Trump's protection squads may deploy drones in Portland, as he aches for another Minneapolis or DC.
Feds control airspace over Portland to minimize news coverage and facilitate drones, as street confrontations continue against a background of DHS attempts to make the suburbs scared of manufactured urban conflict. These actions, like the DC park-clearing photo-op, are a stunt to frame a national message for the GOP.
Like DHS drones deployed over Minneapolis, the dimension and scale of actual conflict can’t be available in a media-free air space. Trump needs a national perception of urban violence that is greatly exaggerated to help his re-election prospects.
…national media reports, particularly those published by right-wing outlets, suggest a vastly different version of how safe it is for children and families to stroll through downtown Portland.
One America News Network describes “violence gripping the city.” A Fox News headline blares “Portland protesters flood police precinct, chant about burning it down.” The New York Post reported Saturday that Portland “descended into violence.”
Many people who live in Portland, including Alexander, heard over the past few days from worried relatives in other states who feared that their loved ones in Portland might have been affected by fires or caught in police crossfire as they went about their day.
The images that populate national media feeds, however, come almost exclusively from tiny points in the city: a 12-block area surrounding the Justice Center and federal courthouse.
And they occur exclusively during late-night hours in which only a couple hundred or fewer protesters and scores of police officers are out in the city’s coronavirus-hollowed downtown.
Those events are hardly representative of daily life, including peaceful anti-racism demonstrations that have drawn tens of thousands of protesters, in a city of 650,000 people that encompasses 145 square miles.
The vast majority of Portland residents spend quiet home-bound lives on hushed tree-lined streets with coronavirus and its resulting economic catastrophe as the greatest threat to their well-being.
Portland has experienced weeks of daily protests since the death of George Floyd at the hands of Minnesota police.
The largest of them, involving thousands of people chanting and marching for racial justice and police non-violence, have been peaceful.
As unmarked feds snatch protesters off the streets in Portland, memo shows they'll be deployed indefinitely and in undisclosed locations, with drones “on standby to assist as needed”As much as I revile what President Trump is doing to the country, I have not been among the alarmists who warn of incipient authoritarianism, of festering fascism. I believe — I have believed, anyway — in the rule of law; the steadfastness of the courts, even larded with Trump-appointed judges; the strong tradition of the U.S. military refraining from being used to serve partisan interests. But to have watched live as federal agents attacked peaceful protesters near Lafayette Square, and now to read the reports from Portland, is to worry: Perhaps that was over-optimistic.This is not America because of the First Amendment, quoted above. It is not America because we are a federal system, something you would think Republicans, who supposedly believe in states’ rights, understand and respect. So we are a country in which governors can summon federal help, are authorized to call out the National Guard — not a country in which unbadged federal police are loosed upon innocent citizens of a state over the objections of its governor. In this case, Oregon Gov. Kate Brown, joined by Portland Mayor Ted Wheeler, who have beseeched the feds to leave.There is a difference between solving a legitimate problem (the destruction of public property) and picking a political fight. Trump, understandably terrified of losing reelection, appears intent on doing the latter. “A federal courthouse is a symbol of justice — to attack it is to attack America,” Wolf thundered in his statement.But there is a more important symbol of justice than a brick-and-mortar building.It is called the Constitution. To ignore it is to attack America.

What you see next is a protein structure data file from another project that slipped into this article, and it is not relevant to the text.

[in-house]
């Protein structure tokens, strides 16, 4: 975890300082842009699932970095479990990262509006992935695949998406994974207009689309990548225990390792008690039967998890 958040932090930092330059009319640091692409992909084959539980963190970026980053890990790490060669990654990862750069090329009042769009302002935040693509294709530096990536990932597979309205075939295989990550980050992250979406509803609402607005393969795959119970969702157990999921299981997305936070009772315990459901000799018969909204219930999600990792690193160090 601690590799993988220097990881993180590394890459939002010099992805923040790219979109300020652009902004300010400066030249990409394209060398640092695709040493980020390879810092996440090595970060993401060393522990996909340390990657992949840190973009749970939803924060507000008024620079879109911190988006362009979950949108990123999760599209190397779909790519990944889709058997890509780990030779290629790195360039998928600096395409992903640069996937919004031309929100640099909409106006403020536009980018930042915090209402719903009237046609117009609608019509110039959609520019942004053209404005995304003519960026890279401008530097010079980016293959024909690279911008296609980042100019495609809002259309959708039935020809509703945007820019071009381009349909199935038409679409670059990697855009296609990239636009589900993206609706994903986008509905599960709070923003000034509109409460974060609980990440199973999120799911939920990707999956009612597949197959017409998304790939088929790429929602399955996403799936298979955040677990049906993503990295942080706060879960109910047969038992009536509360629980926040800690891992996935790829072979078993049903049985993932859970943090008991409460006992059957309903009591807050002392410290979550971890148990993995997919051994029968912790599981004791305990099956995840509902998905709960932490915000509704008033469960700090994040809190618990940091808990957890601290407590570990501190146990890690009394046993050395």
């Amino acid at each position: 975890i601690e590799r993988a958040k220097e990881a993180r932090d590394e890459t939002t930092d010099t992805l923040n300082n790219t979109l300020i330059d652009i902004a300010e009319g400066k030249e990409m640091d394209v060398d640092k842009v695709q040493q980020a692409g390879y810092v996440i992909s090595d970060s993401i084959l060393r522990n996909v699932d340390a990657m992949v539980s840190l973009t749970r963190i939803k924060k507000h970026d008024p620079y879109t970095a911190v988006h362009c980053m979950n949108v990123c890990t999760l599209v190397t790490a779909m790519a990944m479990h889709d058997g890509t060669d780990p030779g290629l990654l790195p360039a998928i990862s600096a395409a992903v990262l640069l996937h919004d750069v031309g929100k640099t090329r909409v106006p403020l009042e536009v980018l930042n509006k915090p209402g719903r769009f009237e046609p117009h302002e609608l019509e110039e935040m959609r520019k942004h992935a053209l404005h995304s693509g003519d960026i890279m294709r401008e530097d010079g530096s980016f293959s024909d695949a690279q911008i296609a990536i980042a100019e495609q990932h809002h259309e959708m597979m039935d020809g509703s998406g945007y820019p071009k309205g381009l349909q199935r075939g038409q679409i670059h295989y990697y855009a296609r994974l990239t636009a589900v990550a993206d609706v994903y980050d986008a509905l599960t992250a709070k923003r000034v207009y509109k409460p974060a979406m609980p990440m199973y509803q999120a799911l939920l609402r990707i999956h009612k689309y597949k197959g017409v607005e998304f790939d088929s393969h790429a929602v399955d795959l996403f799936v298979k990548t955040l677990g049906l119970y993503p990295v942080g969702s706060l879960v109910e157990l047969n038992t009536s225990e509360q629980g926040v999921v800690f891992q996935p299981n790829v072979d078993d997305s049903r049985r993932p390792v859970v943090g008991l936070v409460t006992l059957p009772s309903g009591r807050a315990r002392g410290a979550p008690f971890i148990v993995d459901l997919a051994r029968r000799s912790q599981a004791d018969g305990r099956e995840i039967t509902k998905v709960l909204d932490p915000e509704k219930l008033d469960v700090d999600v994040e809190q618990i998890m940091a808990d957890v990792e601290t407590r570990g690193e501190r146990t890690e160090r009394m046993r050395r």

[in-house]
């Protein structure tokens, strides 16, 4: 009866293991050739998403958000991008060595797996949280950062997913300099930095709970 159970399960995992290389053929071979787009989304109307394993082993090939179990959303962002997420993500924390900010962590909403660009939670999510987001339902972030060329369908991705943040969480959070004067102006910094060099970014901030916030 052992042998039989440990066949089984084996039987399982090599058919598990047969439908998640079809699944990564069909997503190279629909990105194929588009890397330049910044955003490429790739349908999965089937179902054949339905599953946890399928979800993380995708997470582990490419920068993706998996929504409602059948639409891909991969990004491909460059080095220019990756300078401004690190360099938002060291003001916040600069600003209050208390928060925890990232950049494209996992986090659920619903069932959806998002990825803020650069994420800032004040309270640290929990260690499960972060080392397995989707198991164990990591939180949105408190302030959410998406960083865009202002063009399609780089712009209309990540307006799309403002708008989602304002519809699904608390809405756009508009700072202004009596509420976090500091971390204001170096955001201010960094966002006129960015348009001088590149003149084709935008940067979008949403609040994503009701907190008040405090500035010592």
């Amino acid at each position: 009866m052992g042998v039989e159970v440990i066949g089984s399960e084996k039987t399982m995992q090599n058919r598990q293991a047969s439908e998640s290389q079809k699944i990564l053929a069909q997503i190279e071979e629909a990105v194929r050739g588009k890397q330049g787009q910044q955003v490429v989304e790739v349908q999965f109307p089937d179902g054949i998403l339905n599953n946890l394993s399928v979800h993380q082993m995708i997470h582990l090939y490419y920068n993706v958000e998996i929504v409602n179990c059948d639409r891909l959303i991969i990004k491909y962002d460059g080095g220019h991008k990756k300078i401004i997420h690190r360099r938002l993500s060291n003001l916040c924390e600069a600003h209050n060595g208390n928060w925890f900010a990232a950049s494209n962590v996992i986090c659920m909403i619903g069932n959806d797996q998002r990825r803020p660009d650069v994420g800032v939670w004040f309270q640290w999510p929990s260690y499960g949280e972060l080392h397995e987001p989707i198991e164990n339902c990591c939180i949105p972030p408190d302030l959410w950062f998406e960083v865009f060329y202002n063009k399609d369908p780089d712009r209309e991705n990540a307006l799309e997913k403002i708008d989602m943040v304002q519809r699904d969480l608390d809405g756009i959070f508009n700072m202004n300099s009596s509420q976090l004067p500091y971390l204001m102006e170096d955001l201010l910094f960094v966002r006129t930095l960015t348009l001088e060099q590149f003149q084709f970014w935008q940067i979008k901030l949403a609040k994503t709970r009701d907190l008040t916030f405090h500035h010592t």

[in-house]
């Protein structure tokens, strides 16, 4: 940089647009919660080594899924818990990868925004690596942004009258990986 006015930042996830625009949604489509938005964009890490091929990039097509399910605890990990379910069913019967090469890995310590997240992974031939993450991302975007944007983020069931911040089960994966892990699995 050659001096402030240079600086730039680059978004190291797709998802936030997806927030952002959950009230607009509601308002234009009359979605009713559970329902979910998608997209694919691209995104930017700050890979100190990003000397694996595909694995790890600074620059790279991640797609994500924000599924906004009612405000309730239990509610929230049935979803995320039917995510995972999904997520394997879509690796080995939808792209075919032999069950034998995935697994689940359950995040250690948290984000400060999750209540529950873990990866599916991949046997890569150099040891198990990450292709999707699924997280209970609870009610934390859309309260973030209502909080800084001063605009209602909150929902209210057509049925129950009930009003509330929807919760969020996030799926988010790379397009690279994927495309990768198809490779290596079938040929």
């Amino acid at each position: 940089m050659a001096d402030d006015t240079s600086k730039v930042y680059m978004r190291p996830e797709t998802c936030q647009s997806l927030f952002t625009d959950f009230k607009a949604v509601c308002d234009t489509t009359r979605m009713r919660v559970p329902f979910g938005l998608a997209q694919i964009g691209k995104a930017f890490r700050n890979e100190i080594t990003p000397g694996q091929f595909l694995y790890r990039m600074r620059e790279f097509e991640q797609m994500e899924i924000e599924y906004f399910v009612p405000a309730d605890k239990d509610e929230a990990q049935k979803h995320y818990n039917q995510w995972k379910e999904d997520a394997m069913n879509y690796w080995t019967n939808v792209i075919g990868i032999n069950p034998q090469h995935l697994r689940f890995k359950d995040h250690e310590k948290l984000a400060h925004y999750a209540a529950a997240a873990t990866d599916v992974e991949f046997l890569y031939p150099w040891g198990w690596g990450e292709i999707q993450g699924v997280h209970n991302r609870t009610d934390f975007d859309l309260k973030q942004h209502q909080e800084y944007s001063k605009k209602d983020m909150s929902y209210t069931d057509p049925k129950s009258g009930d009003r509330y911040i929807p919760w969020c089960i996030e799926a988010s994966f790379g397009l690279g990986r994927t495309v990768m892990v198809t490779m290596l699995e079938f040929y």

— Nick Knudsen Ã°ÂÂÂºÃ°ÂÂÂ¸ (@DemWrite) July 18, 2020
— The Hill (@thehill) July 18, 2020
— Jim Acosta (@Acosta) July 18, 2020
— The Boston Globe (@BostonGlobe) July 18, 2020
— Jason Leopold (@JasonLeopold) July 18, 2020
Ã¢ÂÂ Susan Glasser (@sbg1) July 18, 2020
— Nate Silver (@NateSilver538) July 18, 2020
— Armed Conflict Location & Event Data Project (@ACLEDINFO) July 18, 2020
Ã¢ÂÂ Damian Paletta (@damianpaletta) July 18, 2020
— The Lincoln Project (@ProjectLincoln) July 18, 2020